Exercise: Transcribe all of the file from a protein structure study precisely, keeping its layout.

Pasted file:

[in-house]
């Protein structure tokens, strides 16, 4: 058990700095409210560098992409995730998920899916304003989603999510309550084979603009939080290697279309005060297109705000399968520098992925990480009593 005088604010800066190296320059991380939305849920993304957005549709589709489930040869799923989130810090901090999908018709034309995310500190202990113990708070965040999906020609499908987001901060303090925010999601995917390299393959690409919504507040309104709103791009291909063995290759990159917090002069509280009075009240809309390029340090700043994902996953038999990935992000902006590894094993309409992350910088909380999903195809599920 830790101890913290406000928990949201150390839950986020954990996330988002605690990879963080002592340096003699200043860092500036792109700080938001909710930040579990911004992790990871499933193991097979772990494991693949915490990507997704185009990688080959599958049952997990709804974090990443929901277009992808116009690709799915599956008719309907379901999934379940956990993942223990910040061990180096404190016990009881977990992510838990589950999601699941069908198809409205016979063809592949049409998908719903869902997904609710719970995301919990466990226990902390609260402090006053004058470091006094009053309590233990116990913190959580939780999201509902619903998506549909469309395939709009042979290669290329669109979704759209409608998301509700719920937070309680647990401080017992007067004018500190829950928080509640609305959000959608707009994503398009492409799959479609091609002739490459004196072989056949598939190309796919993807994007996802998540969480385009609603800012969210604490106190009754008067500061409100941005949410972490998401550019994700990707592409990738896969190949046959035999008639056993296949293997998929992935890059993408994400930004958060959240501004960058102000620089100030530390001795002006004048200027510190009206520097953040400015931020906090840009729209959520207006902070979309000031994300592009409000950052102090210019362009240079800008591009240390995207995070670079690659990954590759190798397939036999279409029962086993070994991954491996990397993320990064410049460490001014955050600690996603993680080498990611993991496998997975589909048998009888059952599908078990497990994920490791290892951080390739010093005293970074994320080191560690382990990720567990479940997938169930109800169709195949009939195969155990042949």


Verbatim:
[in-house]
């Protein structure tokens, strides 16, 4: 058990700095409210560098992409995730998920899916304003989603999510309550084979603009939080290697279309005060297109705000399968520098992925990480009593 005088604010800066190296320059991380939305849920993304957005549709589709489930040869799923989130810090901090999908018709034309995310500190202990113990708070965040999906020609499908987001901060303090925010999601995917390299393959690409919504507040309104709103791009291909063995290759990159917090002069509280009075009240809309390029340090700043994902996953038999990935992000902006590894094993309409992350910088909380999903195809599920 830790101890913290406000928990949201150390839950986020954990996330988002605690990879963080002592340096003699200043860092500036792109700080938001909710930040579990911004992790990871499933193991097979772990494991693949915490990507997704185009990688080959599958049952997990709804974090990443929901277009992808116009690709799915599956008719309907379901999934379940956990993942223990910040061990180096404190016990009881977990992510838990589950999601699941069908198809409205016979063809592949049409998908719903869902997904609710719970995301919990466990226990902390609260402090006053004058470091006094009053309590233990116990913190959580939780999201509902619903998506549909469309395939709009042979290669290329669109979704759209409608998301509700719920937070309680647990401080017992007067004018500190829950928080509640609305959000959608707009994503398009492409799959479609091609002739490459004196072989056949598939190309796919993807994007996802998540969480385009609603800012969210604490106190009754008067500061409100941005949410972490998401550019994700990707592409990738896969190949046959035999008639056993296949293997998929992935890059993408994400930004958060959240501004960058102000620089100030530390001795002006004048200027510190009206520097953040400015931020906090840009729209959520207006902070979309000031994300592009409000950052102090210019362009240079800008591009240390995207995070670079690659990954590759190798397939036999279409029962086993070994991954491996990397993320990064410049460490001014955050600690996603993680080498990611993991496998997975589909048998009888059952599908078990497990994920490791290892951080390739010093005293970074994320080191560690382990990720567990479940997938169930109800169709195949009939195969155990042949």